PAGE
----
Scottish & Celtic Heritage Celebrated At Highlands Games

From testing your aim with a battle ax, to testing your strength with a pitchfork, to tossing the ole Caber, the Scots have been practicing these skills since the year 1067.

"The caber toss is basically a 125 to 130 pound telephone pole," says Highlands and Islands Association 2007 President Carl Campbell.

And along with their Celtic cousins, they celebrate this unique competition and shared heritage at the Scottish Highland Games & Celtic Music Festival.

"Athletics is part of it, but it's the heritage and your ancestry and those types of things," says Campbell. "That's what we really push."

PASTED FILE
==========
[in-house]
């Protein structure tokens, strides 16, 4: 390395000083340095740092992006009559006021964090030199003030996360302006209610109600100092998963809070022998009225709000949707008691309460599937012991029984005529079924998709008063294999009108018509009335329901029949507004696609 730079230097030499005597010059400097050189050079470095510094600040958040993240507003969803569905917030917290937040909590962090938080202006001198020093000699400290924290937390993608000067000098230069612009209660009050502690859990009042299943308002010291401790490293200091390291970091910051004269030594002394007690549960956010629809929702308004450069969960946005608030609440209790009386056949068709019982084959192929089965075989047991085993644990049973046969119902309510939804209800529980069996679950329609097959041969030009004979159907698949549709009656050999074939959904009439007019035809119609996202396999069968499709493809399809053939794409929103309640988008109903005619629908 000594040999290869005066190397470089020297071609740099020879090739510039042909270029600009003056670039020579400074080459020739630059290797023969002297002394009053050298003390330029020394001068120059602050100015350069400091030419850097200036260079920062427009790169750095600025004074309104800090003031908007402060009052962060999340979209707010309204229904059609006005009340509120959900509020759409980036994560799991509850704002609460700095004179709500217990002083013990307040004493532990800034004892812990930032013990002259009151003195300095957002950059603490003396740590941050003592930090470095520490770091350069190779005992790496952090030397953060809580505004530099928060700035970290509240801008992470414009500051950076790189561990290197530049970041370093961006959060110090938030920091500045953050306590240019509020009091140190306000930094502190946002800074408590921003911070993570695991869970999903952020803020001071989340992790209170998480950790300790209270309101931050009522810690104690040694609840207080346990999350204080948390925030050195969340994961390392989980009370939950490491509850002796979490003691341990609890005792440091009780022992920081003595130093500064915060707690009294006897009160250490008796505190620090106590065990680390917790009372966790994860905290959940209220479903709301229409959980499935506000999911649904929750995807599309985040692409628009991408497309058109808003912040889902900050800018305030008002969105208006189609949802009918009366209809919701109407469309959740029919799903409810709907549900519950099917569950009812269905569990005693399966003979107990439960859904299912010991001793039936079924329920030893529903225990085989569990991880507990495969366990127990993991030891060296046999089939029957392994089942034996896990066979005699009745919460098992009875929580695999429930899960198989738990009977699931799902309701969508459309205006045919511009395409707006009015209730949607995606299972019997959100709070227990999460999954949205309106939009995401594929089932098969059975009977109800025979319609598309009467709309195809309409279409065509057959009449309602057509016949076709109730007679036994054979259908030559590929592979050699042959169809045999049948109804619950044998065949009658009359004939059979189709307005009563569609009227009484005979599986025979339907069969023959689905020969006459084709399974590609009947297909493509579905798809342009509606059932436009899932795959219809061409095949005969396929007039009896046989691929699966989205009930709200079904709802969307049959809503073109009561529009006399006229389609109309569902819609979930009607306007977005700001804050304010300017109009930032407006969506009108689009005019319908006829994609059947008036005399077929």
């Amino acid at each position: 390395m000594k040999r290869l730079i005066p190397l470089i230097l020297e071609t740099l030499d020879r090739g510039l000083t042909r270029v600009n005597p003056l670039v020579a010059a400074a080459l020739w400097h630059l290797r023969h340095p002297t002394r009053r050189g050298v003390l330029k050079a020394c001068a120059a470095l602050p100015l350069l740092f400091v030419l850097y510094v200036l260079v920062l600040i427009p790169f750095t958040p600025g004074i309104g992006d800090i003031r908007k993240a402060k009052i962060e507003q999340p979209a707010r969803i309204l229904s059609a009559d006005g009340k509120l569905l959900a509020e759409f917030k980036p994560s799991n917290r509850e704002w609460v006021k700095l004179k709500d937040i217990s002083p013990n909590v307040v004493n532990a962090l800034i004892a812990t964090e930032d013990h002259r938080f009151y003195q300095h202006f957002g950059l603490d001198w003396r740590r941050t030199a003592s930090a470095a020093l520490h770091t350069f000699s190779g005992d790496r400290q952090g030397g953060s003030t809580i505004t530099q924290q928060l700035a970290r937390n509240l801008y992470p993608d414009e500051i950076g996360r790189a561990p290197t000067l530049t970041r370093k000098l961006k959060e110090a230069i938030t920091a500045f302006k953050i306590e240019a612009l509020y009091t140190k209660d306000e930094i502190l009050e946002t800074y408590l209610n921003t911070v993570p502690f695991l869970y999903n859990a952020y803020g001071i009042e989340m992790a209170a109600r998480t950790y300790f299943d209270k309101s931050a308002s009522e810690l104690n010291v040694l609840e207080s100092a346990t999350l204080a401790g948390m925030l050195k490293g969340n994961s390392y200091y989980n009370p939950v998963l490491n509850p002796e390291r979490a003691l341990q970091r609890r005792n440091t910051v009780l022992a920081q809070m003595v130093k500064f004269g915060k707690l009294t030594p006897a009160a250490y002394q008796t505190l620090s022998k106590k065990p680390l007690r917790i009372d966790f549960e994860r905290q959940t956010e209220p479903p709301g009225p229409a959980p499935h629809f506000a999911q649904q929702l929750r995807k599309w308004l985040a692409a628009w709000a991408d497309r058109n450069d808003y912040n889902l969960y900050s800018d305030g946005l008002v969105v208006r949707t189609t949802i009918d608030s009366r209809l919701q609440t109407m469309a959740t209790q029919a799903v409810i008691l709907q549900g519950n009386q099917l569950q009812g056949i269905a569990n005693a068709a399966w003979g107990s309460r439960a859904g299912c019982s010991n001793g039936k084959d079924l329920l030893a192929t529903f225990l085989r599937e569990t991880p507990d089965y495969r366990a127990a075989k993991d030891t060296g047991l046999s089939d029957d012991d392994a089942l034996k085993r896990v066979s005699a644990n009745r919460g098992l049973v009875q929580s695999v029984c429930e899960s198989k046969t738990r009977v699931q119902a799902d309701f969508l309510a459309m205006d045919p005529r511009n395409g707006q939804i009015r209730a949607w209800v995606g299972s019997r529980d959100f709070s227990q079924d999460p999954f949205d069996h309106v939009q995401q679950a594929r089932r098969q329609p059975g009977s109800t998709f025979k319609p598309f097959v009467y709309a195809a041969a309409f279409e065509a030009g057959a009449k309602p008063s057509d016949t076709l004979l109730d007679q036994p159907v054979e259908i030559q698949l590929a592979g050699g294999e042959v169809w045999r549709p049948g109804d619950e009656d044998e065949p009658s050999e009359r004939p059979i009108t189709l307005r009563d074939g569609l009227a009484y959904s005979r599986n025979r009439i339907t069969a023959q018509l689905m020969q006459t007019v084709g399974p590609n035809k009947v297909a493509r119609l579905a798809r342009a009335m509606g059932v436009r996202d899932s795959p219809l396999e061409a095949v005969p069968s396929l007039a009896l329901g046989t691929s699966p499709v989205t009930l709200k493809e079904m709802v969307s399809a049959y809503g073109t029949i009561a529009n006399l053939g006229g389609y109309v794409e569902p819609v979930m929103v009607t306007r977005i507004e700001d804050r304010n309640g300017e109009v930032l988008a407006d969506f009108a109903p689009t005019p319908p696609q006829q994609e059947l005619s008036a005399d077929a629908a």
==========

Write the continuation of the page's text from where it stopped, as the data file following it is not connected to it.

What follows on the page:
The Gulfport based Highlands and Islands Association has been putting on this event for the past 22 years, and Campbell says the games and festival are a natural fit for southerners.

"What they don't realize is about 80 percent of the people of the southern United States are of Scot/Irish decent. A lot of them came here because the land was free, and they were able to do pretty much want they wanted to do, live their own lives."

And through ancient sports, demonstrations of age old skills and the music of the mystic isles, they celebrate that independent spirit, together, every year, as one big traditional family clan, in South Mississippi.